Wild Lily: L. longiflorum Thunberg 1794, Easter Lily

Named Easter Lily in the United States, where millions are annually raised for sale as pot plants around Easter. Like L. alexatidrae and L. nobilissinunn, it comes from the Japanese Ryukyu Islands (particularly the islands of Okinawa, Oshima, Takushima, and Kawanabe), where it grows in humus pockets between coral near the sea. L. longiflorwn was brought to England in 1819, and was propagated on a large scale in Bermuda throughout the second half of the nineteenth century until severe outbreaks of virus put an end to production. Japan then continued to provide supplies, and delivered 26 million bulbs annually until the outbreak of the Second World War, when production again moved, this time to the United States, particularly Oregon. (37,38)

The bulbs, 2-2f inches, are spherical and white-yellow. Stems 1-3 feet long, with many tightly crowded, broad-lanceolate leaves, carry one or more horizontal, pure-white, long, funnel-shaped blooms, size 5-7 inches. The pollen is yellow and the seed germinates quickly. Provided the climatic conditions are ideal, flowers can be produced within six months from seedling stage. L. loiigiflonnn does not last very many years when grown in the open in Europe, and is best treated as an indoor pot plant. Flowers from August to September. Prolific producer of bulblets.

This lily has many forms, some of which have been specially raised and selected for quick maturity to meet commercial needs.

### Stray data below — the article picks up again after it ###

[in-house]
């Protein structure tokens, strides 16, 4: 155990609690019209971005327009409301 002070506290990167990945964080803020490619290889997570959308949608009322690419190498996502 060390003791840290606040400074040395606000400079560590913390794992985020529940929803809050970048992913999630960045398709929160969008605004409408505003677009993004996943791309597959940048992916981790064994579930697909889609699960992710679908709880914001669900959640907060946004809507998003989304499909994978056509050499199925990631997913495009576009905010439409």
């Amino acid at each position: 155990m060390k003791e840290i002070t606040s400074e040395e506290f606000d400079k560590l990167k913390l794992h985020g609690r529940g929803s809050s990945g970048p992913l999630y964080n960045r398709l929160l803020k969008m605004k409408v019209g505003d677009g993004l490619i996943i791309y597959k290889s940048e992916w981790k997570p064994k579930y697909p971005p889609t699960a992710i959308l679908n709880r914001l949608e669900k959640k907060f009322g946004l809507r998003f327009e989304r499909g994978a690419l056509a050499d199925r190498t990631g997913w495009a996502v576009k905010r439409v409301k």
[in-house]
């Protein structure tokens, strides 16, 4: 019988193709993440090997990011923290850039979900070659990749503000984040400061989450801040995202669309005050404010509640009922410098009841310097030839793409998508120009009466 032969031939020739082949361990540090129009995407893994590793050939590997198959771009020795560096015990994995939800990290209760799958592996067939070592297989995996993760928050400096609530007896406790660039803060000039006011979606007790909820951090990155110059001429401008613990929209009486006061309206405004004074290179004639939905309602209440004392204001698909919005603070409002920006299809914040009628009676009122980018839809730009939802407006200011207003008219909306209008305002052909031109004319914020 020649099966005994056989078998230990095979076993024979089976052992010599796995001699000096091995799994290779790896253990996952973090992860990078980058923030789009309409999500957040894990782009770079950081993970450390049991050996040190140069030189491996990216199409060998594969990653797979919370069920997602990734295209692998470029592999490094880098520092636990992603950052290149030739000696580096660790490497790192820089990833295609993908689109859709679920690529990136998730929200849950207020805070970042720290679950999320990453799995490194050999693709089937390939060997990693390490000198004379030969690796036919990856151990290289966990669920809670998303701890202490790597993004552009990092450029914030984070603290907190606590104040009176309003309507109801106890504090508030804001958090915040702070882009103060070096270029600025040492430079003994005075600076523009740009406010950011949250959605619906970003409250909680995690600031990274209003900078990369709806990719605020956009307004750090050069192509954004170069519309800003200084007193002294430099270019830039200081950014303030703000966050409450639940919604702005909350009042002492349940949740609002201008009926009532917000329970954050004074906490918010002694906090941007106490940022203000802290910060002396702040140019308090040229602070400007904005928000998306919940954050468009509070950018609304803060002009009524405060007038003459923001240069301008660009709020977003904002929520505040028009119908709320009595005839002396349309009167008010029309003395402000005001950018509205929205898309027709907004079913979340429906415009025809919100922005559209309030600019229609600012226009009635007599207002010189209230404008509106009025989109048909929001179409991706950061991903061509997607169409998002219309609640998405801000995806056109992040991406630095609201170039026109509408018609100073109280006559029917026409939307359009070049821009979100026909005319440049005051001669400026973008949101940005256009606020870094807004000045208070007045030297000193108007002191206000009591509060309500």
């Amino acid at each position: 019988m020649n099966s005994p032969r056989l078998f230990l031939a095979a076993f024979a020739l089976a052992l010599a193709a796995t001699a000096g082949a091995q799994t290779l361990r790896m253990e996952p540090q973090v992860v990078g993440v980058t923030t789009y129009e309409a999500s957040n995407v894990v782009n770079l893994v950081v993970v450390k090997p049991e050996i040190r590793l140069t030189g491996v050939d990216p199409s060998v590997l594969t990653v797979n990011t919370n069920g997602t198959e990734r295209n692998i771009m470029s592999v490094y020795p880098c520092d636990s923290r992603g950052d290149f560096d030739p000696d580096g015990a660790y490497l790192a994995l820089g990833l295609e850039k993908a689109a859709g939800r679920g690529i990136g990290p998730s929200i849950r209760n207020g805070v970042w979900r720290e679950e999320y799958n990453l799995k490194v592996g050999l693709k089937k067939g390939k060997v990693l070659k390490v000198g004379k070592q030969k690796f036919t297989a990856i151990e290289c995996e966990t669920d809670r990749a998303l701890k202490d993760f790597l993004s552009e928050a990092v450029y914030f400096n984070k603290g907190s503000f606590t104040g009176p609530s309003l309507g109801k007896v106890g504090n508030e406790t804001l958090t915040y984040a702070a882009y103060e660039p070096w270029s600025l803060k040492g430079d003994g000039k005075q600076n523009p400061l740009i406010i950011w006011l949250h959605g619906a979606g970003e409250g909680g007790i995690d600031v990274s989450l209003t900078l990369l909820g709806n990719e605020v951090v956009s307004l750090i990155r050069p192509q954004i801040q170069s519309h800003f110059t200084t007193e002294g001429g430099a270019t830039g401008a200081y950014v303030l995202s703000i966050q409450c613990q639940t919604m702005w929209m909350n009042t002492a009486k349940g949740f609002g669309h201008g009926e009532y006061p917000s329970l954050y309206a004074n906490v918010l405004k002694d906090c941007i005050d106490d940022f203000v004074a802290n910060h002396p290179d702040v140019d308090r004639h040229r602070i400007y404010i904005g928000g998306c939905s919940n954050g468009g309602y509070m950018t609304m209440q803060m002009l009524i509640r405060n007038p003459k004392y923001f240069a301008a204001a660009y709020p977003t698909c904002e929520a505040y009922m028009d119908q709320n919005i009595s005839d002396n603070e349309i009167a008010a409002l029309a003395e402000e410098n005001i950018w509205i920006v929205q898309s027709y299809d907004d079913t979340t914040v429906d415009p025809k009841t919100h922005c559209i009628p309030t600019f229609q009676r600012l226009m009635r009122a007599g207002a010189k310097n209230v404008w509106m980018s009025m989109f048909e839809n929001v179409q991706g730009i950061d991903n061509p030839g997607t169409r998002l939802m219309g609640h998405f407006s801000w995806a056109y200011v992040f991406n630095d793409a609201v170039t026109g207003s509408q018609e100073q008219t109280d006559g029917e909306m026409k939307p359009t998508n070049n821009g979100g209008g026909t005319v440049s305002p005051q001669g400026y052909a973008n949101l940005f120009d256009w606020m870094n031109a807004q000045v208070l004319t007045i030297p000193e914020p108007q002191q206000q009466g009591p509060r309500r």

L. longiflorum Creole is a clone propagated in the New Orleans area for cut-flower production; grows taller than other forms.

L. longifloriun Croft, another clone. Only 6 inches-2 feet tall and mostly used for potting in the United States. Introduced by Sydney N. Croft in 1928 and propagated on a massive scale.

L. longiflorum Estate, again a clone from S. N. Croft, raised from Croft; although a little taller, it is mostly used for cut-flower production.

L. longiflorum Slocums Ace was discovered in a garden by Clark Slocum of Longlois in 1935. Ace is only exceeded by Croft, as far as its use as an Easter Lily is concerned, and differs from the other clones, as the width of the funnel-shaped flowers exceeds their length. Other forms have either been superseded or are confined to certain regions, as for instance in Holland, where the taller-growing Holland’s Glory and White Queen are preferred. Dr S. L. Emsweller of the us Department of Agriculture, made a close study of the production of the Easter Lily and conducted a scries of strictly controlled experiments in multiplication, disease resistance, propagation, etc. Bermuda produces perfume from this lily.

L. longiflorum Tetrabel. Colchicine treatments carried out by Dr S. L. Emsweller enabled him to introduce three tetraploid clones of L. longiflorum (211 = 48). Tetrabel was raised in England from tetraploid seed and produced triploid hybrids when crossed with L. formosanum. (RHS-LYB 1957, NALS-LYB 1964)

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